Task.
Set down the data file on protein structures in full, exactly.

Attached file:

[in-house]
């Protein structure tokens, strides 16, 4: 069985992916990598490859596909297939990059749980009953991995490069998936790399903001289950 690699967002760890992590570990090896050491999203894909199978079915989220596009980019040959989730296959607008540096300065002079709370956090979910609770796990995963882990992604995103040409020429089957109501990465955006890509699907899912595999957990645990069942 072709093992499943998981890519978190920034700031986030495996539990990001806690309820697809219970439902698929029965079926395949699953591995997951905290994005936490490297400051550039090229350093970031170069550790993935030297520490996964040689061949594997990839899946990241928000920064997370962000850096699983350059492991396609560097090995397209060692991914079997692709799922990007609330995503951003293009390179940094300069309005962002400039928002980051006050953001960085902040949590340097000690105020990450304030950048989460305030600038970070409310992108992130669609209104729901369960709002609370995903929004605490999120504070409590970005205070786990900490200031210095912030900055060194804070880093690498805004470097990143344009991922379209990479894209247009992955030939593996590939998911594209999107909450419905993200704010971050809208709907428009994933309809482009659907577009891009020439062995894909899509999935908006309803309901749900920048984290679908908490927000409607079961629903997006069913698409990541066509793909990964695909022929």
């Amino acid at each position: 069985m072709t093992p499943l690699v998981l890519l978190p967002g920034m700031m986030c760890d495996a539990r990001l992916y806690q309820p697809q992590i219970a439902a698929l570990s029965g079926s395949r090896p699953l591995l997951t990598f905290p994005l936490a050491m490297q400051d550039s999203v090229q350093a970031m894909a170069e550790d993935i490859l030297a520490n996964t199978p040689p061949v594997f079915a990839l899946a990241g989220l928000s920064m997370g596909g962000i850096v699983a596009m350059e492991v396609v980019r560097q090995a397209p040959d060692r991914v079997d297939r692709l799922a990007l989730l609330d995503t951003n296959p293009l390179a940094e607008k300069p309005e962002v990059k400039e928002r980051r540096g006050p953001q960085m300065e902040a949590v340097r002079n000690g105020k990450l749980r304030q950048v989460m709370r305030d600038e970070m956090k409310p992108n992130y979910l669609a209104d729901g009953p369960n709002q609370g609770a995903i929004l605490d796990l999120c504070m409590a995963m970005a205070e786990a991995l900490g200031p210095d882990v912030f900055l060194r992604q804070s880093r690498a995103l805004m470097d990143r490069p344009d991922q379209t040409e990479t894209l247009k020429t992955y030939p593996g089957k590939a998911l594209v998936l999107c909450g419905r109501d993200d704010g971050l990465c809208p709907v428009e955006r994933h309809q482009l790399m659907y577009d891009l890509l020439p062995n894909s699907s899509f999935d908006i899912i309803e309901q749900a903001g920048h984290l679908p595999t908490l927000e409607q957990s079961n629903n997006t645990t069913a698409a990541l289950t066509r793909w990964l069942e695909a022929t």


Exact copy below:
[in-house]
């Protein structure tokens, strides 16, 4: 069985992916990598490859596909297939990059749980009953991995490069998936790399903001289950 690699967002760890992590570990090896050491999203894909199978079915989220596009980019040959989730296959607008540096300065002079709370956090979910609770796990995963882990992604995103040409020429089957109501990465955006890509699907899912595999957990645990069942 072709093992499943998981890519978190920034700031986030495996539990990001806690309820697809219970439902698929029965079926395949699953591995997951905290994005936490490297400051550039090229350093970031170069550790993935030297520490996964040689061949594997990839899946990241928000920064997370962000850096699983350059492991396609560097090995397209060692991914079997692709799922990007609330995503951003293009390179940094300069309005962002400039928002980051006050953001960085902040949590340097000690105020990450304030950048989460305030600038970070409310992108992130669609209104729901369960709002609370995903929004605490999120504070409590970005205070786990900490200031210095912030900055060194804070880093690498805004470097990143344009991922379209990479894209247009992955030939593996590939998911594209999107909450419905993200704010971050809208709907428009994933309809482009659907577009891009020439062995894909899509999935908006309803309901749900920048984290679908908490927000409607079961629903997006069913698409990541066509793909990964695909022929």
């Amino acid at each position: 069985m072709t093992p499943l690699v998981l890519l978190p967002g920034m700031m986030c760890d495996a539990r990001l992916y806690q309820p697809q992590i219970a439902a698929l570990s029965g079926s395949r090896p699953l591995l997951t990598f905290p994005l936490a050491m490297q400051d550039s999203v090229q350093a970031m894909a170069e550790d993935i490859l030297a520490n996964t199978p040689p061949v594997f079915a990839l899946a990241g989220l928000s920064m997370g596909g962000i850096v699983a596009m350059e492991v396609v980019r560097q090995a397209p040959d060692r991914v079997d297939r692709l799922a990007l989730l609330d995503t951003n296959p293009l390179a940094e607008k300069p309005e962002v990059k400039e928002r980051r540096g006050p953001q960085m300065e902040a949590v340097r002079n000690g105020k990450l749980r304030q950048v989460m709370r305030d600038e970070m956090k409310p992108n992130y979910l669609a209104d729901g009953p369960n709002q609370g609770a995903i929004l605490d796990l999120c504070m409590a995963m970005a205070e786990a991995l900490g200031p210095d882990v912030f900055l060194r992604q804070s880093r690498a995103l805004m470097d990143r490069p344009d991922q379209t040409e990479t894209l247009k020429t992955y030939p593996g089957k590939a998911l594209v998936l999107c909450g419905r109501d993200d704010g971050l990465c809208p709907v428009e955006r994933h309809q482009l790399m659907y577009d891009l890509l020439p062995n894909s699907s899509f999935d908006i899912i309803e309901q749900a903001g920048h984290l679908p595999t908490l927000e409607q957990s079961n629903n997006t645990t069913a698409a990541l289950t066509r793909w990964l069942e695909a022929t």